I absolutely love the art of of bodybuilding. The science of gaining muscle has always fascinated me. I don't care too much about being on the beach, social media, or on stage showing off my physique. But I love the experimental process of creating a healthier body and mind. However, gaining muscle is still one of those topics that is terribly misunderstood.
For those who want to maximize their muscle gaining potential, stay away from lectures by gym bros. They will typically give you what they think worked for them or what they saw in some magazine.
You might hear, "You have to lift to failure." "If it's not heavy then you aren't working hard enough."
But if your goal is to gain muscle and you have been searching for the truth, I'm here to give it to you. Science says it makes sense to train across the continuum of repetition ranges. While there may be validity to focusing on the so-called "hypertrophy range" (6-12 reps), both high (15-20+) and low (1-5) repetition ranges should also be incorporated into your training program.
Not only does such an approach ensure full stimulation of the spectrum of muscle fibers, but it also serves as preparatory work for optimizing performance in the hypertrophy range. Low rep work enhances neuromuscular adaptations necessary for the development of maximal strength. When max strength increases due to low rep work then you can guarantee you will be stronger at moderate loads. This will give you greater mechanical tension which is key to gaining muscle. Let’s say your low rep work increased your bench press from 150 lbs to 225 lbs. Now you can go down and train in the moderate rep range (6-12) with loads that was close to your old max. That is an example of how you can increase mechanical tension.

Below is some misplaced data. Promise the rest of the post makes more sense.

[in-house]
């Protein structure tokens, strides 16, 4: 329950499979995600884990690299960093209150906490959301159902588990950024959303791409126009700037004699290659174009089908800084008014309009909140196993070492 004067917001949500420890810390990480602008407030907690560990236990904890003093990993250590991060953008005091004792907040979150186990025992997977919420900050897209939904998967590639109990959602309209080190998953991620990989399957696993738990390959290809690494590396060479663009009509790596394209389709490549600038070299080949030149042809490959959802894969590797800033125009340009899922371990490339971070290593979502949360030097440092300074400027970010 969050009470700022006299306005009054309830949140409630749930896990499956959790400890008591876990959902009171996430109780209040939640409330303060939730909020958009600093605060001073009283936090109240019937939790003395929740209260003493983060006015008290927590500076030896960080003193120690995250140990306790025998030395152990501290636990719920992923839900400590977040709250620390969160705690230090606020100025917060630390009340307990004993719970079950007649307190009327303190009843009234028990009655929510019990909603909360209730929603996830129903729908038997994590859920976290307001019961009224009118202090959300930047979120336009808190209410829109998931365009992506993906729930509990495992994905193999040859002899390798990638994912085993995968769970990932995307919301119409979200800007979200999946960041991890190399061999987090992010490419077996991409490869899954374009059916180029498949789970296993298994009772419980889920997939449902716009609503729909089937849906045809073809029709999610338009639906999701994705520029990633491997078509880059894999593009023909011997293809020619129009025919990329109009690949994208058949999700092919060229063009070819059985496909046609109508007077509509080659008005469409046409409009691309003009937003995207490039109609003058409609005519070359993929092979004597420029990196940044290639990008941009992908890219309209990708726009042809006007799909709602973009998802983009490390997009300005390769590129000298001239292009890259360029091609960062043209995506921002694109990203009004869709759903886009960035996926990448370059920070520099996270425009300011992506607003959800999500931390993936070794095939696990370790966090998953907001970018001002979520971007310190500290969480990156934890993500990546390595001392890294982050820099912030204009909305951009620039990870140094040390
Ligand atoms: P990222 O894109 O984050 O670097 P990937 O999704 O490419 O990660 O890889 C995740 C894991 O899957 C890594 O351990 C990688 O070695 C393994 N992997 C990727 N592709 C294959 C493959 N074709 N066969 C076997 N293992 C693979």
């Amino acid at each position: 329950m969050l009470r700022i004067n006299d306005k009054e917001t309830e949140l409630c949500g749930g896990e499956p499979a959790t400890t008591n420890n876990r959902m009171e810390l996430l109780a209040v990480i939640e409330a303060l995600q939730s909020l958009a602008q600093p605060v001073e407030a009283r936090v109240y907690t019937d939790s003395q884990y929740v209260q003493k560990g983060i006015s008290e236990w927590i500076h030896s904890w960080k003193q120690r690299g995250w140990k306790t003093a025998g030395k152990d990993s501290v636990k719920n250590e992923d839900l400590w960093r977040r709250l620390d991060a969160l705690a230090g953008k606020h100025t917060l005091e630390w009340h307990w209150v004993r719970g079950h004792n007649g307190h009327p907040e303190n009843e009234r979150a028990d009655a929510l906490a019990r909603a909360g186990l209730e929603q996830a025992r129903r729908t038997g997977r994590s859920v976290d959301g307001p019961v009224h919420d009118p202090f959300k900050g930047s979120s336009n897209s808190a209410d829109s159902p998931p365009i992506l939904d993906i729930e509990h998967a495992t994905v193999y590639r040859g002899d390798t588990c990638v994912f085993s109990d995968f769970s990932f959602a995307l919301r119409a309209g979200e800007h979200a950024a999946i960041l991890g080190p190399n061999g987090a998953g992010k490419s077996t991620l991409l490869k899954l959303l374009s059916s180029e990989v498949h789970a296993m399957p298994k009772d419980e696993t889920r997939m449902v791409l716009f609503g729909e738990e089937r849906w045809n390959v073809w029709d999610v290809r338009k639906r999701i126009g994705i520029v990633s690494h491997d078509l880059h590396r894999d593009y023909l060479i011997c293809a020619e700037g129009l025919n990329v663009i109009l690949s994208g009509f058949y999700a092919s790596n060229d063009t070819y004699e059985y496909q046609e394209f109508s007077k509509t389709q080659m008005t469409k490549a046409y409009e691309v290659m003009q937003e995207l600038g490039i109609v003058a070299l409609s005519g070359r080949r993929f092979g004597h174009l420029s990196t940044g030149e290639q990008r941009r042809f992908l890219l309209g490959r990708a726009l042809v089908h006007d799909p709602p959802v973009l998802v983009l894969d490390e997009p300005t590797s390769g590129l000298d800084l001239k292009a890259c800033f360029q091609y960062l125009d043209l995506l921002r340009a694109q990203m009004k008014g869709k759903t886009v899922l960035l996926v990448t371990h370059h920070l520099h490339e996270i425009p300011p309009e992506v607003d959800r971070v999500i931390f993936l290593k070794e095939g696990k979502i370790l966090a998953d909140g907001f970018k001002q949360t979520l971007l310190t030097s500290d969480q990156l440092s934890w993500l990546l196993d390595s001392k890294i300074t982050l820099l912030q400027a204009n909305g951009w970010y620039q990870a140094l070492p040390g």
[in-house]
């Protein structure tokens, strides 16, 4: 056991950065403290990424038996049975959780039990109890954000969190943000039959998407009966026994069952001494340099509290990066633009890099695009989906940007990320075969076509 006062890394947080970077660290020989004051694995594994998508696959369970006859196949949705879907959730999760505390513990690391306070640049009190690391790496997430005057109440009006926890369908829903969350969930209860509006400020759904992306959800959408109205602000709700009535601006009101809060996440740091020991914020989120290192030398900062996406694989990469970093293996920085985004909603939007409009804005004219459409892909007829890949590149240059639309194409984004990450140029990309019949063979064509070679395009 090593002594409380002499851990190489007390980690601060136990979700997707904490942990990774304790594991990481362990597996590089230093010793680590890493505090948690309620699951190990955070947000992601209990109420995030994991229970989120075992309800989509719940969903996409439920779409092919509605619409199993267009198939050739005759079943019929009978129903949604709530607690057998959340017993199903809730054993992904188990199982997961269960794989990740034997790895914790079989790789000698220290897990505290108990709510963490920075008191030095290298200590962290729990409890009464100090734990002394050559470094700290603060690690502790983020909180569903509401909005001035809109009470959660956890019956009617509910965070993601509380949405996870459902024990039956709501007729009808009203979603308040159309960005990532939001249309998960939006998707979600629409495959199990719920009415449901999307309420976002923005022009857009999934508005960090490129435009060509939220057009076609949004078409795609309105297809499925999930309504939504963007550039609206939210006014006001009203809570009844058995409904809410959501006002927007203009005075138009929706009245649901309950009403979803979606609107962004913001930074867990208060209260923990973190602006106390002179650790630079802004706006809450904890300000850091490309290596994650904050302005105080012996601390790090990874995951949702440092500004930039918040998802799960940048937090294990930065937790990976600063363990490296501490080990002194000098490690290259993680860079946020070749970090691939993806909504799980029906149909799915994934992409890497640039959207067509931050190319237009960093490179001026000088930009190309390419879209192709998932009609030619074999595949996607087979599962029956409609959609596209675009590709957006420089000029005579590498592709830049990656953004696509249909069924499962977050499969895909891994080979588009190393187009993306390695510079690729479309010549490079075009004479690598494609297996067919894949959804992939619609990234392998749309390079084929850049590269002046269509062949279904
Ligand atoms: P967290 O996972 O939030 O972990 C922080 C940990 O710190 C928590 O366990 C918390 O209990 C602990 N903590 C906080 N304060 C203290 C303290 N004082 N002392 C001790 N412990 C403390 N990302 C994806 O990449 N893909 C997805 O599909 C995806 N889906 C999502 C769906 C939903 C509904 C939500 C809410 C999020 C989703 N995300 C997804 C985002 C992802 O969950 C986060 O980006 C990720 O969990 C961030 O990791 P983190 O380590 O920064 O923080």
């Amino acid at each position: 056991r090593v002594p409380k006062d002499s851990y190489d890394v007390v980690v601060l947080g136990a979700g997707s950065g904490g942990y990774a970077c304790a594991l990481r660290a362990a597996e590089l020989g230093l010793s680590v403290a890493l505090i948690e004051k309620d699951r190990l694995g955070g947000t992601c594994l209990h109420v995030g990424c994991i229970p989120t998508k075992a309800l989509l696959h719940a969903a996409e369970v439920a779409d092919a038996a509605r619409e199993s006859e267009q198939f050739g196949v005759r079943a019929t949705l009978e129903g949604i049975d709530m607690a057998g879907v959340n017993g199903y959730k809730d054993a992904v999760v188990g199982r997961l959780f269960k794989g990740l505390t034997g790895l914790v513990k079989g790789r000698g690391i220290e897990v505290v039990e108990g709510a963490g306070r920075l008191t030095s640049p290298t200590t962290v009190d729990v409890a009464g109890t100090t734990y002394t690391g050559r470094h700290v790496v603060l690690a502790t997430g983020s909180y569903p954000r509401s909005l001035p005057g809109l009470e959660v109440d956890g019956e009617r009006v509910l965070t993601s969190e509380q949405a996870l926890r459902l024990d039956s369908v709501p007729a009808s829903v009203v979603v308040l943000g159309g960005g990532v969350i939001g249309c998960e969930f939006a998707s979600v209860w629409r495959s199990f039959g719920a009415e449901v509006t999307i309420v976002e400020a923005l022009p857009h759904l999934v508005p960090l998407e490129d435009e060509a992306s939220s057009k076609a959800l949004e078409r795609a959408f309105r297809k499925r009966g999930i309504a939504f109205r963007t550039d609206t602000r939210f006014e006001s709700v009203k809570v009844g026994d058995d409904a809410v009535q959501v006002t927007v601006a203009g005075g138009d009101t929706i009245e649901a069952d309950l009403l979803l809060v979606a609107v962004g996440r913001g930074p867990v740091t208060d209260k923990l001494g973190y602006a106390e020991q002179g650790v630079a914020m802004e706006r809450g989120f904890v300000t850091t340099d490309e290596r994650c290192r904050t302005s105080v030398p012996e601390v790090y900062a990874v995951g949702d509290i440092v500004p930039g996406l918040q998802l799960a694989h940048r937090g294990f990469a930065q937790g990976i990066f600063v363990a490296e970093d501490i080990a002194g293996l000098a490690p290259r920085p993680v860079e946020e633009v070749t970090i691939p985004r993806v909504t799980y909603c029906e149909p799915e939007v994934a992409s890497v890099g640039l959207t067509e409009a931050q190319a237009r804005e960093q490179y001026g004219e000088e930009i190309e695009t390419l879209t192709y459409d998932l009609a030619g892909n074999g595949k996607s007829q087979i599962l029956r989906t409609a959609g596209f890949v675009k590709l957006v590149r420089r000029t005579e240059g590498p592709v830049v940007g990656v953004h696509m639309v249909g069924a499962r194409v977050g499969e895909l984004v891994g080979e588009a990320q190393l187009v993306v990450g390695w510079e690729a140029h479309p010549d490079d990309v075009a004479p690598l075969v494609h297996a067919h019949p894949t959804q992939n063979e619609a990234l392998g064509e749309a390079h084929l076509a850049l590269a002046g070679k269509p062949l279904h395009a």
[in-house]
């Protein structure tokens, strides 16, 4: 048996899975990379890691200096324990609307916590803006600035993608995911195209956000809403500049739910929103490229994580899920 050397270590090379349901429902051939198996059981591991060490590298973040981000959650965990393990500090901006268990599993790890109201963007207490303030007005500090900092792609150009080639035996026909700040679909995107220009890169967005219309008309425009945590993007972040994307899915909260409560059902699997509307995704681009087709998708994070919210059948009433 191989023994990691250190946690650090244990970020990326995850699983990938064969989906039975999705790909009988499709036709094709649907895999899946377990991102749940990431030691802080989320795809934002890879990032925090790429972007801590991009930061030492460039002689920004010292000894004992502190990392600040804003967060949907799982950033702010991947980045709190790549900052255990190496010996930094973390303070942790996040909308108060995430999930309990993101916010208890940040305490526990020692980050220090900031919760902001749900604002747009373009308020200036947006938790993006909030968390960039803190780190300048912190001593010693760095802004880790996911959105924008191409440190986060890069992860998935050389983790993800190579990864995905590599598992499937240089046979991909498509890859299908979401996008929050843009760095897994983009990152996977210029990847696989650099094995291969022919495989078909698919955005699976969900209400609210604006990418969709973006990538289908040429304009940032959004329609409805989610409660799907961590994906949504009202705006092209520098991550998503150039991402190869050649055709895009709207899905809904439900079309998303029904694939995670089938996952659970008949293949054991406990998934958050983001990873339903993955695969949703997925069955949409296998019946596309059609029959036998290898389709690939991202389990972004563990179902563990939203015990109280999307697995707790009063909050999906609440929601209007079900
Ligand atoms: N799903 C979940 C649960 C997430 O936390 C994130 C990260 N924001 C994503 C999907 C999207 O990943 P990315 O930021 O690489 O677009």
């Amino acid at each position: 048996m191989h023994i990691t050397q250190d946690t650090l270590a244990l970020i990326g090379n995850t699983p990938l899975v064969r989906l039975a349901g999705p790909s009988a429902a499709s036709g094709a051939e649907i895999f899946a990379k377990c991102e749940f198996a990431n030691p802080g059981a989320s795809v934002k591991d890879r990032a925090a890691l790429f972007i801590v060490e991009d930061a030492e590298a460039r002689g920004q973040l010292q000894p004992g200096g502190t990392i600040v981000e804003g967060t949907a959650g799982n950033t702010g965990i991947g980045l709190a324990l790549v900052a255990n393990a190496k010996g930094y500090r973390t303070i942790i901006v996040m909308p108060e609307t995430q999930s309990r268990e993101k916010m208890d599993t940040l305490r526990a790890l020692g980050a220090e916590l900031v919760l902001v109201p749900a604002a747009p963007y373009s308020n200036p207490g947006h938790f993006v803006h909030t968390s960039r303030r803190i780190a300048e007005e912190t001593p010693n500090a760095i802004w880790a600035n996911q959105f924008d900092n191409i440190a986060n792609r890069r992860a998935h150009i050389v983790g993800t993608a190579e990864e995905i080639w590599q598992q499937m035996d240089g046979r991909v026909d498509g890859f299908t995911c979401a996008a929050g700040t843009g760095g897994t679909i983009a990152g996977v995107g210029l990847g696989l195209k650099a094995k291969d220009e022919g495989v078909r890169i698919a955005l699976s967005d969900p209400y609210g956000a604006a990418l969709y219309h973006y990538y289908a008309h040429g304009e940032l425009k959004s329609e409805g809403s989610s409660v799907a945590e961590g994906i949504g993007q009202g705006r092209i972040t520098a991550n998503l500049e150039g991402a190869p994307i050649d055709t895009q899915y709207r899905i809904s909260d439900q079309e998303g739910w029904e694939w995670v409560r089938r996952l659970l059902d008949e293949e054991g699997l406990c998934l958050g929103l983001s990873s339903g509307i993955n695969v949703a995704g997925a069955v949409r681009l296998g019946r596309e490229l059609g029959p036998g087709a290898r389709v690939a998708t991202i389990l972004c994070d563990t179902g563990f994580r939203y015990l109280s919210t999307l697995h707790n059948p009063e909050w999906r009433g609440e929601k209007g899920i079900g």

Now let's look at the other side of that equation. Performance of higher-rep sets help over time raise lactate threshold. This means you will have the ability to delay the onset of fatigue. This will increase time under tension during moderate rep training. Time-under-tension refers to how long the muscle is under strain during a set of an exercise. If you normally train biceps with curls at 50 lbs and the set lasts around 10 seconds. What will happen if you trained biceps with 25 lbs and the set lasts for 30-45 seconds? Over time you will get stronger and can increase the time under tension at that 50 lb set.
There are infinite ways in which varied intensities can be integrated into program design. Perhaps the best way to ensure continued progress is by periodizing training rep ranges over time. This simply means that you should have times in your training where all rep ranges are covered. How you go about covering that spectrum comes down to personal preference and making your program fit you instead of vice versa.
Another option is to base loading strategies on the type of exercise performed. I've experimented with this a lot in the past. I would focus on low to moderate-reps (~1-10) for multi-joint movements such as squats, rows, and presses. And prioritizing higher rep training (15+) for single-joint, isolation type exercises like curls, shoulder raises, and leg curls.
There are no set in stone rules here. The response to training varies by the individual and that is why you shouldn't follow what Jimmy in the gym said is the best program. You need to experiment with different approaches and find out what works best for you.